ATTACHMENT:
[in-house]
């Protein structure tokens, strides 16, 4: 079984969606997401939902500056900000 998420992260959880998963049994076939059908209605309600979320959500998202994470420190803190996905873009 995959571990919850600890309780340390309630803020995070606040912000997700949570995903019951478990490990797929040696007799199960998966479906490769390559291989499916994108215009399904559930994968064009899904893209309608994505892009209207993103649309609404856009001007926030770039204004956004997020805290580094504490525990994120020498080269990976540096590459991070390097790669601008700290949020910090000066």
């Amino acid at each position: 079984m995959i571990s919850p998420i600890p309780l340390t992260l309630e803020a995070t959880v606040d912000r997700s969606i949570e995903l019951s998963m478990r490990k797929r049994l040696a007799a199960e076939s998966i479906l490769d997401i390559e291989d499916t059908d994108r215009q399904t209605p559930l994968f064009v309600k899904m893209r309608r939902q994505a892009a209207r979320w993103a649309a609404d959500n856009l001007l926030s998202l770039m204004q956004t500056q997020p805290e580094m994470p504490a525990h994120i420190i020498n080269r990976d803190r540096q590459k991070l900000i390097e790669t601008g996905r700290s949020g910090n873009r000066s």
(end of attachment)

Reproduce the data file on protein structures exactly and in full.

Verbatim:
[in-house]
């Protein structure tokens, strides 16, 4: 079984969606997401939902500056900000 998420992260959880998963049994076939059908209605309600979320959500998202994470420190803190996905873009 995959571990919850600890309780340390309630803020995070606040912000997700949570995903019951478990490990797929040696007799199960998966479906490769390559291989499916994108215009399904559930994968064009899904893209309608994505892009209207993103649309609404856009001007926030770039204004956004997020805290580094504490525990994120020498080269990976540096590459991070390097790669601008700290949020910090000066």
């Amino acid at each position: 079984m995959i571990s919850p998420i600890p309780l340390t992260l309630e803020a995070t959880v606040d912000r997700s969606i949570e995903l019951s998963m478990r490990k797929r049994l040696a007799a199960e076939s998966i479906l490769d997401i390559e291989d499916t059908d994108r215009q399904t209605p559930l994968f064009v309600k899904m893209r309608r939902q994505a892009a209207r979320w993103a649309a609404d959500n856009l001007l926030s998202l770039m204004q956004t500056q997020p805290e580094m994470p504490a525990h994120i420190i020498n080269r990976d803190r540096q590459k991070l900000i390097e790669t601008g996905r700290s949020g910090n873009r000066s």